• Friday, May 24, 2024
businessday logo

BusinessDay

AMCON to refinance N5tn debt with CBN, begins bridge bank divestments in June

businessday-icon

The Asset Management Corporation of Nigeria (AMCON) said yesterday it would retire N2 trillion worth of its N5.7 trillion of bonds this year and next, from bad loan recoveries and refinance what’s left with the Central Bank of Nigeria (CBN).

AMCON has recently been talking to debt investors on a non-deal road show in London, as it looks to float debt to refinance a N5 trillion ($31 billion) debt.

If this is achieved, it would mean AMCON has made great progress on recovering bad loans and that after the refinancing, the CBN will be the sole holder of its bonds.

It said retiring the N2 trillion worth of bonds will cut its liabilities by 35 percent.

AMCON will also start divesting its shares in three lenders nationalised by the central bank in the next 30 days, starting with Enterprise bank, it said in a statement.

AMCON sold bonds to fund the purchase of bad debt and took over three of the rescued banks after regulators deemed them unlikely to meet a recapitalisation deadline.

AMCON is a unique institution that combines the buying of bank non performing loans (NPLs) with the restructuring or refinancing of performing loans and the recapitalisation of troubled financial institutions.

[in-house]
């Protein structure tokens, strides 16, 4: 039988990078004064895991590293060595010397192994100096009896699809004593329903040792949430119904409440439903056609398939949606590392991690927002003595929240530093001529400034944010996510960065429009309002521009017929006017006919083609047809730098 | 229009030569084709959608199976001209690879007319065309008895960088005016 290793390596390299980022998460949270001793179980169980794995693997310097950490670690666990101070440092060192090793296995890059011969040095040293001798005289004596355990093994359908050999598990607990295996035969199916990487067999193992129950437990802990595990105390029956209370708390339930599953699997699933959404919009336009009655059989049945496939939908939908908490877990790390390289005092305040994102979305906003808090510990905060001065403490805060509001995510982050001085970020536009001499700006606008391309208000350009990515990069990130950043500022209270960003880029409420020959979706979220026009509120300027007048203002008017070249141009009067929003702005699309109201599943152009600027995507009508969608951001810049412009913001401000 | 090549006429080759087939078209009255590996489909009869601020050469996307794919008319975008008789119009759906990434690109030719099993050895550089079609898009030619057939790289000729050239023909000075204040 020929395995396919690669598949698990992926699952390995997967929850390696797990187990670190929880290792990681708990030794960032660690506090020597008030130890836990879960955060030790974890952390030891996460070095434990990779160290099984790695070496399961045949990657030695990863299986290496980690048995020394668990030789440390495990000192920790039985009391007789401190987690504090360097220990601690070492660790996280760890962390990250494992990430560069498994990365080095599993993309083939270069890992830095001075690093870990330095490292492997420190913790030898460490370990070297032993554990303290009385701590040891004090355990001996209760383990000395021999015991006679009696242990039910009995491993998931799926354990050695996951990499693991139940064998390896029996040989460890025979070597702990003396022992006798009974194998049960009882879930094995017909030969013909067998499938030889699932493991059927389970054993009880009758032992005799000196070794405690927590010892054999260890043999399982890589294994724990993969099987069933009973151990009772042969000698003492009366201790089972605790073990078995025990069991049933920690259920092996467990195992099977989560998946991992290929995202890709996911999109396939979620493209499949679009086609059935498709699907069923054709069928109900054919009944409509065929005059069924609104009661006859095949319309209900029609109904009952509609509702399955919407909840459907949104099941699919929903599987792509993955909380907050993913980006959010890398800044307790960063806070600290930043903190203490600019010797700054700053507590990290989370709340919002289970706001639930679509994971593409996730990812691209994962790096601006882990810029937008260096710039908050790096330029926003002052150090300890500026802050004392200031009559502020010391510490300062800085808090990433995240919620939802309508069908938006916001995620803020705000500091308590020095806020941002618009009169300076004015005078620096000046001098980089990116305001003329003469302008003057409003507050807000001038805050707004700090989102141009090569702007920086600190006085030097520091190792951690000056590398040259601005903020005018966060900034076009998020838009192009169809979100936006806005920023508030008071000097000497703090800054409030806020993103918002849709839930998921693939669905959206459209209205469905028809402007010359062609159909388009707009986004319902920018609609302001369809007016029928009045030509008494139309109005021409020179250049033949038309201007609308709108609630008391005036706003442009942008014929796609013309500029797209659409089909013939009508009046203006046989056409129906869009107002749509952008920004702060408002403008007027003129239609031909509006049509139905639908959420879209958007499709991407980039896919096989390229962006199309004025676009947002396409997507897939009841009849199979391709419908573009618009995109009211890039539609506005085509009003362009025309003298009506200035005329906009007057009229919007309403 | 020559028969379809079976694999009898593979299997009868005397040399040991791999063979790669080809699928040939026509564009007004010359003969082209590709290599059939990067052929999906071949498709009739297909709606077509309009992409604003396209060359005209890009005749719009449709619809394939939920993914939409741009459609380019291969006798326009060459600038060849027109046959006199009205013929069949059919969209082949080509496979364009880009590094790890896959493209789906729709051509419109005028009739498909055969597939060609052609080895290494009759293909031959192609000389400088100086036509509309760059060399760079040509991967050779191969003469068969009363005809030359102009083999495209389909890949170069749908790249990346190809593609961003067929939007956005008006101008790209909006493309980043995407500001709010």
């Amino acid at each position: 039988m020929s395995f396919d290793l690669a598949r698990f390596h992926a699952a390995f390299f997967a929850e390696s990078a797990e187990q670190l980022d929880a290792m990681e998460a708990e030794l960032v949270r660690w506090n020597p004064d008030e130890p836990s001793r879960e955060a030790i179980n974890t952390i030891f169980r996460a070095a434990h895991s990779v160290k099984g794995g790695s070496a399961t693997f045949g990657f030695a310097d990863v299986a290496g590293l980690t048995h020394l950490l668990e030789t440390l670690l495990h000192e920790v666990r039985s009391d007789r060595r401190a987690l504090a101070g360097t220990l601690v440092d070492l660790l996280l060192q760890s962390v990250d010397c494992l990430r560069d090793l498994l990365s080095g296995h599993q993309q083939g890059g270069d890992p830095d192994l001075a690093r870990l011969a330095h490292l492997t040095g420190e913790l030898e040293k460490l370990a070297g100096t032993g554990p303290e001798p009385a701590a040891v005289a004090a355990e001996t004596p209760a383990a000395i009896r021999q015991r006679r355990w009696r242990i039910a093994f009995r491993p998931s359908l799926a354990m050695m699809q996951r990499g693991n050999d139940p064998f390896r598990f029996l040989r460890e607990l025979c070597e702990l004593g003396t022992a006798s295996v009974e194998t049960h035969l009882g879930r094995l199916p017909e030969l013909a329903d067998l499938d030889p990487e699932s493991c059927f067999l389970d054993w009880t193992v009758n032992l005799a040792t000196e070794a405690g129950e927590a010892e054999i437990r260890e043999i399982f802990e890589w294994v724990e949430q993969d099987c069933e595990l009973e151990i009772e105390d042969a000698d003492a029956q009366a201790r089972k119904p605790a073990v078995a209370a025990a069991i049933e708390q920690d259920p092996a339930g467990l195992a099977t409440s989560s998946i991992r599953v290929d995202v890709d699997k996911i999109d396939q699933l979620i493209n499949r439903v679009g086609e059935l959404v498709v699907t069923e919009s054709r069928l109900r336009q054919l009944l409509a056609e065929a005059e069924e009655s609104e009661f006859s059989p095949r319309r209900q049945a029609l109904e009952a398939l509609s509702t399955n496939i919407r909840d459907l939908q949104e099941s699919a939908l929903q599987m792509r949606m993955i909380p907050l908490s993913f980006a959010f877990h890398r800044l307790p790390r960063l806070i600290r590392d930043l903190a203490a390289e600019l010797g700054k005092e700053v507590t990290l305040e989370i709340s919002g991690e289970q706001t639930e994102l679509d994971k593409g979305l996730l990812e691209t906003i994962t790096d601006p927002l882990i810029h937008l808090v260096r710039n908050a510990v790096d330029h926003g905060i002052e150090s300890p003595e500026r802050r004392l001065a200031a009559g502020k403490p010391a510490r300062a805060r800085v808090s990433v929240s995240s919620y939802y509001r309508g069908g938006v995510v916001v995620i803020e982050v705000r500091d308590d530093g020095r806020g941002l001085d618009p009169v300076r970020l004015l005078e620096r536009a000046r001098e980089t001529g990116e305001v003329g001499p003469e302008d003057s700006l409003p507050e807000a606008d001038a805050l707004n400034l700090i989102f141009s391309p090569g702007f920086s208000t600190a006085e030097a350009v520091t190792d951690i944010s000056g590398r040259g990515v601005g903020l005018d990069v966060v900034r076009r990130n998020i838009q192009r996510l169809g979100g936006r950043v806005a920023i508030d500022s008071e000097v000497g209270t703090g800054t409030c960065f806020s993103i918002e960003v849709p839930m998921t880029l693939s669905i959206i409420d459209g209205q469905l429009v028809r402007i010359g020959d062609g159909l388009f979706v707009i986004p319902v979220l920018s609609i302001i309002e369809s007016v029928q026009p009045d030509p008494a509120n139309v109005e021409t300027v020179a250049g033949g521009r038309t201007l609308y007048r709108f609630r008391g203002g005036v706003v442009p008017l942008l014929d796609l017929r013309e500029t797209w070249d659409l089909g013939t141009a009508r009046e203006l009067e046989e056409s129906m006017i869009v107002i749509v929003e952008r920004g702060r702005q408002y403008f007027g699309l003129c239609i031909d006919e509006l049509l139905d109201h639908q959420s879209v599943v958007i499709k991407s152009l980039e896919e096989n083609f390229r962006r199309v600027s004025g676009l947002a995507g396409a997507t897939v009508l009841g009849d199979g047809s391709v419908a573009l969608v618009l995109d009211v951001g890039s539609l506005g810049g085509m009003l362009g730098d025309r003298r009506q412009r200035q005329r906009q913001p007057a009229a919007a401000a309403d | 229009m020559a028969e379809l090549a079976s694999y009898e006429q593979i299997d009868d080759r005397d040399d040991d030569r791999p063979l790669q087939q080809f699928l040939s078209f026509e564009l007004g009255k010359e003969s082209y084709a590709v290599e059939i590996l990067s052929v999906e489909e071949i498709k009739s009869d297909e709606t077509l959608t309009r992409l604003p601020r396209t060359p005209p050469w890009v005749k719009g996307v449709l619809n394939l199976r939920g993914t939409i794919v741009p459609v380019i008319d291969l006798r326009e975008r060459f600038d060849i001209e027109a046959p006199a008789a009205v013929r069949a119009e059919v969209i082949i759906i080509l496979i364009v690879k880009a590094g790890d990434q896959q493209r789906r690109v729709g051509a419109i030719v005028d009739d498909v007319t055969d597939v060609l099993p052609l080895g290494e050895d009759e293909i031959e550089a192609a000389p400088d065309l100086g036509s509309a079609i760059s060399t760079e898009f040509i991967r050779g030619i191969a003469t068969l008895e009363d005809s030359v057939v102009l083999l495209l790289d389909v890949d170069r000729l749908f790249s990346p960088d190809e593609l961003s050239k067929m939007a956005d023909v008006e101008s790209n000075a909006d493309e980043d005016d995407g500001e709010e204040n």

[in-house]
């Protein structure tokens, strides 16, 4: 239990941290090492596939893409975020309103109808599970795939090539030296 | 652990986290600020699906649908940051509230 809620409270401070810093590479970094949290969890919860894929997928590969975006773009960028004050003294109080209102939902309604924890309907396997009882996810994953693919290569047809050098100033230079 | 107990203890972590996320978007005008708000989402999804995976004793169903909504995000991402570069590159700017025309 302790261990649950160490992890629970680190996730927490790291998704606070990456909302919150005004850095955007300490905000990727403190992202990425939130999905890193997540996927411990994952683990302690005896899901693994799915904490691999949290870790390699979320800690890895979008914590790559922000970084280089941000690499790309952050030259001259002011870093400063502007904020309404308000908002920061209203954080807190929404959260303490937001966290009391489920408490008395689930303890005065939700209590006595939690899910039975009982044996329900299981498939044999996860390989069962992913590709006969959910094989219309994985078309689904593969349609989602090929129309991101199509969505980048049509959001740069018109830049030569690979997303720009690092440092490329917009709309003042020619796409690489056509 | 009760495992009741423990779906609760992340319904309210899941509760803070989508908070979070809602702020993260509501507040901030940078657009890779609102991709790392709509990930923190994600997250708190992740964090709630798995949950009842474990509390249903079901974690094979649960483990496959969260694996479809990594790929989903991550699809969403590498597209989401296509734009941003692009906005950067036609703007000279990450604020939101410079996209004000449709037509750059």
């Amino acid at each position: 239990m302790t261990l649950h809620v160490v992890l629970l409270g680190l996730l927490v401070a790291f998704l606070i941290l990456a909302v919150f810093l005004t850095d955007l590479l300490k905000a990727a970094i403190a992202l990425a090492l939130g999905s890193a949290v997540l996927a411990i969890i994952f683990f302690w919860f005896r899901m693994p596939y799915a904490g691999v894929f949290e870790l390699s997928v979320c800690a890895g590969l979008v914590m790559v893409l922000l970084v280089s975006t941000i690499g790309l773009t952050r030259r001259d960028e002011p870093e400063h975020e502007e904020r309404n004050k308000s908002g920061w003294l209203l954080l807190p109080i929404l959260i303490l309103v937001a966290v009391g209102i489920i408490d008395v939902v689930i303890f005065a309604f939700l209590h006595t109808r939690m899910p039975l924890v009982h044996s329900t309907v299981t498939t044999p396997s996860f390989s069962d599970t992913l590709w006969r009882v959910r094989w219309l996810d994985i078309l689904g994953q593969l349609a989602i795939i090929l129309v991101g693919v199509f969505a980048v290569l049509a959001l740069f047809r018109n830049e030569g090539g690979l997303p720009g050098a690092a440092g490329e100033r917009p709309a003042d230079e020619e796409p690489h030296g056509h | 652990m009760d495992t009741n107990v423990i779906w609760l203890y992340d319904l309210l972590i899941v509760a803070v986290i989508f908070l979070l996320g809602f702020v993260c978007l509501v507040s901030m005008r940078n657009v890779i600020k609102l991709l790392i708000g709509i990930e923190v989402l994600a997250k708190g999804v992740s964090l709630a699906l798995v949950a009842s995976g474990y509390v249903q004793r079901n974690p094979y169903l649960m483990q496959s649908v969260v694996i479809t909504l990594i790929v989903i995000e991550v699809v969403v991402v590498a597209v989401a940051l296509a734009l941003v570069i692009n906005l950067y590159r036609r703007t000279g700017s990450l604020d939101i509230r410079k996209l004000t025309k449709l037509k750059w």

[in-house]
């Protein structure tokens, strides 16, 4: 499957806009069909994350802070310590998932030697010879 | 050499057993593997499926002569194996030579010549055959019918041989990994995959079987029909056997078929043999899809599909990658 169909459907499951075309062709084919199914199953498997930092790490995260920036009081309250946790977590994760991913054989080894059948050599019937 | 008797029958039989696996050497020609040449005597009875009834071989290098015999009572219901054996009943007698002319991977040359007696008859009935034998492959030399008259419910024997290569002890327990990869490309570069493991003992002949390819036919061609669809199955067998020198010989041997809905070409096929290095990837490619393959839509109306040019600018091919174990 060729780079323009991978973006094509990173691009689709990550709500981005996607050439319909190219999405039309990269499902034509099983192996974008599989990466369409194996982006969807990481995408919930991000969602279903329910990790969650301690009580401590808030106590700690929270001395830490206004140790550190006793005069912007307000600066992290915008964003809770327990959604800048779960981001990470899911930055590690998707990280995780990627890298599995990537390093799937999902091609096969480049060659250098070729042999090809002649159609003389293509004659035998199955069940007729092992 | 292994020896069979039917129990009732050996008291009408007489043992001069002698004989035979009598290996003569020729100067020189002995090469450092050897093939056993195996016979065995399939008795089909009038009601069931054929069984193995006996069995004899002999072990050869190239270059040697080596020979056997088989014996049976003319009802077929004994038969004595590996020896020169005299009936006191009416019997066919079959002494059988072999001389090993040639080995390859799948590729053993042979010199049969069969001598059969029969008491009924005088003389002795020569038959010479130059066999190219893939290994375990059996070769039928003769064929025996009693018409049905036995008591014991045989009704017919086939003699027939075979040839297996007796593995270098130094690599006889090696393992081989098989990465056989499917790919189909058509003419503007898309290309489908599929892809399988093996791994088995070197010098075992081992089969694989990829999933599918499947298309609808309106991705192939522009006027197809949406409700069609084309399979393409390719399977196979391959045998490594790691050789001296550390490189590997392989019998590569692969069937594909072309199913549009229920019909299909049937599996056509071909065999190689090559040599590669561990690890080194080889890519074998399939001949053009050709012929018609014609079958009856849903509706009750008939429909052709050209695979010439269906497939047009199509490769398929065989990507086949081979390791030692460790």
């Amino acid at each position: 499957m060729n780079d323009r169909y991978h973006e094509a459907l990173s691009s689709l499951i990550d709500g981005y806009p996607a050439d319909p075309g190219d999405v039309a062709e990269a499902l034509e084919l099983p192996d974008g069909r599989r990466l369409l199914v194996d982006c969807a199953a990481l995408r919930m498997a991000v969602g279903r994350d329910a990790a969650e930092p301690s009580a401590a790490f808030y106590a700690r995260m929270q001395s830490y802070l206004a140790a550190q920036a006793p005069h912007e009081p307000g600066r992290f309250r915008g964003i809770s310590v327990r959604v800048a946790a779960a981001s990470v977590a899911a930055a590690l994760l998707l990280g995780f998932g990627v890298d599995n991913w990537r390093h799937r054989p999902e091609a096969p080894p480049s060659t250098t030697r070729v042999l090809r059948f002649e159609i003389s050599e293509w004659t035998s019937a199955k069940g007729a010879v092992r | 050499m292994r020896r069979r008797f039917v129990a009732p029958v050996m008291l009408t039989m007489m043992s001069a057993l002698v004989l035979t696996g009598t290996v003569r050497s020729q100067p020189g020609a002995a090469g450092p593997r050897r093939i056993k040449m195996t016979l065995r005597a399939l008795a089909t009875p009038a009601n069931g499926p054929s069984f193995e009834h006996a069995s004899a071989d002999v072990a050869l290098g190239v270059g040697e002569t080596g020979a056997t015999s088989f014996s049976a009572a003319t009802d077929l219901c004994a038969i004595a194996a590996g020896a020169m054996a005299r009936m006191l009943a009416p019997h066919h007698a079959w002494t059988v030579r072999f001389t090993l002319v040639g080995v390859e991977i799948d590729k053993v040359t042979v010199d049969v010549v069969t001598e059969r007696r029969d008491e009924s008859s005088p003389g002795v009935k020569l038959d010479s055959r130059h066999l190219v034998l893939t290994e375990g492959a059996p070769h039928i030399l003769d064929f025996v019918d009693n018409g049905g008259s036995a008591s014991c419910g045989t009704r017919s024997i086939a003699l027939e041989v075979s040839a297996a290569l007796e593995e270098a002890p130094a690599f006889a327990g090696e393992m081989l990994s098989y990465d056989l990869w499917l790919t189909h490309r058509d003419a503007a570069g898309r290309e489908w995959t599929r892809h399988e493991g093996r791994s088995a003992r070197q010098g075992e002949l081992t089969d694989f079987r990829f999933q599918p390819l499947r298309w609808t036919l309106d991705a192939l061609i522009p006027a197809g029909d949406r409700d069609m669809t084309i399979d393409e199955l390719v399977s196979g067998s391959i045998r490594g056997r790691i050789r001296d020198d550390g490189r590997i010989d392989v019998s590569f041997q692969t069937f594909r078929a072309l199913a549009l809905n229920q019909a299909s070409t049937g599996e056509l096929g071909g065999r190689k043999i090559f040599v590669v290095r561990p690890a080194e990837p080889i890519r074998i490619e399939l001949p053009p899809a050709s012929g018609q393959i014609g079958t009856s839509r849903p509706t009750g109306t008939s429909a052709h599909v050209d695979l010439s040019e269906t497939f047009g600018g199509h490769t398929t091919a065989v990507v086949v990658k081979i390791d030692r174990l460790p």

It was set up in 2010 as a resolution mechanism for the Nigerian banking crises.

Data from AMCON shows that it spent N5.6 trillion ($35.5 billion) in 2011 to acquire non-performing loans, giving banks more capacity to lend to the private sector.

The intervention by AMCON has helped to reduce the banking industry NPL ratios to an industry average of about 5 percent in 2012 from over 30 percent in 2010.

Banks have also resumed lending, with some like UBA planning to increase loans by as much as 40 percent this year, to fund oil, power and manufacturing projects.

However, there has been some suggestion of the need to have a sunset clause for the ‘bad bank’.

The International Monetary Fund (IMF) in its latest report, commended Nigeria’s success in stabilising its banking sector but recommended AMCON wind down its operations to curb “moral hazard”, whereby a party is more willing to take a risk, knowing that the potential costs of taking such a risk will be borne by others.

AMCON CEO, Mustapha Chike-Obi, said last year that AMCON’s aim was to gradually reduce its operations and cut staff in the next five years, as a full banking recovery makes it no longer needed.

“We are not buying any more non-performing loans,” Chike-Obi said.

“We have cleaned up the banking system, bad loans are under 5 percent and we want to make sure that everybody adheres to the prudential guidelines.”

AMCON which reported a one off N2.37 trillion loss for the 2011 period at the end of last year, said it intends to repay bondholders in December 2013 with cash and liquid instruments.

 

PATRICK ATUANYA

with agency reports